Information is everywhere. With the revolution of the Internet, information is highly accessible too, with almost any topic readily available for us to read. Sometimes information can cause information overload, and be too overwhelming for readers to absorb properly. This is why expressing information in a different form and different content can be a good idea. Visualisation can be very effective, making it easier for readers to understand a point and absorb information more accurately.
Visualisation can take shape in many forms. It’s a tool that captures data and information, and reorganises this data into a visual piece. It can be any kind of visual experience. It makes taking in data much more exciting and can improve people’s perceptions of certain data. The most interesting visualisations are when they make the invisible, visible, allowing people to look at data in a different light, in a way they’ve never seen it before (I’ve placed an example of a clever visualisation piece at the end).
The explored readings this week discussed very insightful visualisations. For example: dashed lines. It’s such a known visualisation, yet is used as so many functions: it allows us to see hidden objects, portrays temporal movement and portrays pathways. Lines are used everywhere as a form of visualisation, and different lines mean different things. Dave Gray of Xplay and Communication nation hit the nail on the head with his description of using lines in visualisations. He said, “I think of lines: double-line, solid, dashed, dotted. Similar to typeface conventions such as black, bold, regular, light. It’s a matter of emphasis. The thicker and more solid the line, the stronger the emphasis” (Timo 2006).
Another effective visualisation is laying photos next to each other to allow for comparison. For example, to inform people of what 200 calories looks like, a very effective visualisation is by gathering different types of food which are all 200 calories, allowing people to compare how much of one type of food equates to the same amount of calories as another type of food. The example can be seen below:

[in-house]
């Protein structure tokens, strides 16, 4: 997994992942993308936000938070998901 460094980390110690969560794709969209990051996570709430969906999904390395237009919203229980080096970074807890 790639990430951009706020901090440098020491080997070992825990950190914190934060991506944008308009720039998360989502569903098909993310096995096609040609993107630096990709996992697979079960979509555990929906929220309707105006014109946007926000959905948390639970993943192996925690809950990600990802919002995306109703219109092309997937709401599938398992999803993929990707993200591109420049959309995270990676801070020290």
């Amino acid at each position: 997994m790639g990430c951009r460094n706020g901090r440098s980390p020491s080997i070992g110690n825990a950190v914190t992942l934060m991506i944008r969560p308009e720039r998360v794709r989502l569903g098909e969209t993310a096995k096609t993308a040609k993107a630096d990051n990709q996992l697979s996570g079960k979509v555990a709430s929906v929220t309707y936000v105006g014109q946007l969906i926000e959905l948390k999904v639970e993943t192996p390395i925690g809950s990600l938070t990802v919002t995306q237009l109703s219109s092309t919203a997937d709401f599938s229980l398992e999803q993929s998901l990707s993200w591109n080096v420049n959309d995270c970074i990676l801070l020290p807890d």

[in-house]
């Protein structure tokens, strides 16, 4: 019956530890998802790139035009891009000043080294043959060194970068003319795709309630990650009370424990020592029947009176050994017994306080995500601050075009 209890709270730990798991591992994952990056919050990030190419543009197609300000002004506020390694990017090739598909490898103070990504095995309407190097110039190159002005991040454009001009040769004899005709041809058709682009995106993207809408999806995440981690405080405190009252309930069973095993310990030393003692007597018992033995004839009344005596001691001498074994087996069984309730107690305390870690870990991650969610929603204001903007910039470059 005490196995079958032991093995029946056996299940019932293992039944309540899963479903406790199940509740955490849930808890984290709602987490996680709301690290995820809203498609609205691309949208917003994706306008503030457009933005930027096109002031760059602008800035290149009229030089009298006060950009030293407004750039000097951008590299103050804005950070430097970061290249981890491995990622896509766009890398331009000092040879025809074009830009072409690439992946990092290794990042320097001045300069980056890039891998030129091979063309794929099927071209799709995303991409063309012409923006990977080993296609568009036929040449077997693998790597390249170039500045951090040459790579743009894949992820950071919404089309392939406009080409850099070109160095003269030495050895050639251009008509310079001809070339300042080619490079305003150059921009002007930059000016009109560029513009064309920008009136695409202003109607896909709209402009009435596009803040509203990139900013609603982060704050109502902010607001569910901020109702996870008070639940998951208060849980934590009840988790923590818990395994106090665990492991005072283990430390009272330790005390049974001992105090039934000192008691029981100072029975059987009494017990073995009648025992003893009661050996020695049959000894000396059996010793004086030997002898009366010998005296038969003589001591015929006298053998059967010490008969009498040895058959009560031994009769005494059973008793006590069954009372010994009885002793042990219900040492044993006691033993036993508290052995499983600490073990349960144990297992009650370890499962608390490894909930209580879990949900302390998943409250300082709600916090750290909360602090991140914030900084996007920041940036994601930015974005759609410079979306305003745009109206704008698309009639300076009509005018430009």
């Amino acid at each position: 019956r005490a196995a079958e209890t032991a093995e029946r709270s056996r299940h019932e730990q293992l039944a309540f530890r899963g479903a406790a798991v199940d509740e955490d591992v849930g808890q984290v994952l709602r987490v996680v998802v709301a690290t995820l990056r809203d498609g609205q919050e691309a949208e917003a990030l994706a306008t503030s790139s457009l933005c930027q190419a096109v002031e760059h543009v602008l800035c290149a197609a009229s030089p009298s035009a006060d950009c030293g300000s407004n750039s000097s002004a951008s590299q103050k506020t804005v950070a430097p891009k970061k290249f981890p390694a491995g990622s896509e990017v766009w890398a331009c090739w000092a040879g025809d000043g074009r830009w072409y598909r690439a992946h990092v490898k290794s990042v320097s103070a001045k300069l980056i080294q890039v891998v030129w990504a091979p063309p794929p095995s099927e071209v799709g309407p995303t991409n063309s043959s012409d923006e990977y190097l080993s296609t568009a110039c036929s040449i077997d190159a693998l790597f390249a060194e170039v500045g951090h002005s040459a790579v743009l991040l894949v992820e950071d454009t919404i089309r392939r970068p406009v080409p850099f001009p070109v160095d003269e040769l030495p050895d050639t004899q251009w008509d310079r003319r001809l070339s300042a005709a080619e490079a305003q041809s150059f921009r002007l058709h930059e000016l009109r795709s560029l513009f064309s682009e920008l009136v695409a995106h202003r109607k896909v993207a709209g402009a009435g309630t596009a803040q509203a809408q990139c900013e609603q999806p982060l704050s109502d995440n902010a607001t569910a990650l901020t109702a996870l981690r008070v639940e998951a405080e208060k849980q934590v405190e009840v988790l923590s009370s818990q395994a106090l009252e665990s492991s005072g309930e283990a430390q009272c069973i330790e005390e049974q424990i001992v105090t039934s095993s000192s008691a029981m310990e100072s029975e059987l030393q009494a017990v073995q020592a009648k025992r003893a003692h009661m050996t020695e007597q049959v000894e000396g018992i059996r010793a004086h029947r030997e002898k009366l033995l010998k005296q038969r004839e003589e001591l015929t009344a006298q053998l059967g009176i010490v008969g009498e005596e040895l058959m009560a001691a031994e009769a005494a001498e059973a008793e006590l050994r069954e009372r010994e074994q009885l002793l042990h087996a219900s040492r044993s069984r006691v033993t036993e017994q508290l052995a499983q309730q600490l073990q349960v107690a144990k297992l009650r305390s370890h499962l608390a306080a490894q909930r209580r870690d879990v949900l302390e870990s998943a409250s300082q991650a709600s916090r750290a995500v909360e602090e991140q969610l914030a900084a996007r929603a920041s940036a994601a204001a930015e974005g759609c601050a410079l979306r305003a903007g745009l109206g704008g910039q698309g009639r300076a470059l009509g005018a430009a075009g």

Picture Source: http://sweettater.files.wordpress.com/2010/01/picture-14.png
The reading of Plato on, ‘art and illusion’ explores whether visualisations are indeed truth, or an image of truth. The main point from this reading is that images are not the actual truth, but they are a representation of truth; the most accurate way of portraying reality without it actually being reality. Here is an excerpt of the conversation (Plato n.d.):
Str. A resemblance, then, is not really real, if, as you say, not true?
Theaet. Nay, but it is in a certain sense.
Str. You mean to say, not in a true sense?
Theaet. Yes; it is in reality only an image.
Str. Then what we call an image is in reality really unreal.
I think that some very effective visualisations are ones that are interactive. They create a new level of understanding as the viewer has to interact with the visualisation, releasing new information. The only problem with these interactive visualisations is that it can be quite confusing whether you’ve read and seen everything. At times, I’m not entirely sure I’ve read everything, and I get lost and am not sure of which stage of the visualisation I’m in. This allows for the possibility of skipping vital information and data. The Vectors Journal Editorial Staff mention this as a problem, “It is in the nature of interactive projects that you can never really be sure that you have read every word and seen every image. This is especially true of The Virtual Window Interactive, which requires patience and experimentation in order to experience it fully” (Editors and Friedberg, Anne 2007).
However, the interaction allows for better understanding and structure of the data, which is a big plus. Below is a very insightful visualisation of which countries use Facebook the most. It also gives a clear understanding of how connected everyone on Facebook is. Paul Butler, the creator of the visualisation (an intern at Facebook) wanted to see how geography and political borders affected where people lived relative to their friends and wanted to show which cities have a lot of friendships between them.
Picture Source: http://www.bricoleurbanism.org/
Arnell, Timo (2006) ‘the dashed line in use’, <http://www.nearfield.org/2006/09/the-dashed-line-in-use>
Infosthetics, n.d., ‘how does 200 calories look like’, <http://infosthetics.com/archives/2007/01/how_does_200_calories_look_like.html>
Plato (n.d.) on ‘art and illusion’ in ‘a snippet of a dialogue: Theodorus – Theaetetus – Socrates – an Eleatic stranger’ from Sophist, <http://www.ellopos.net/elpenor/greek-texts/ancient-greece/plato/plato-sophist.asp?pg=34>
Editors and Friedberg, Anne (2007) ‘The Virtual Window Interactive’ Vectors, 2(2) <http://www.vectorsjournal.org/index.php?page=7&projectId=79>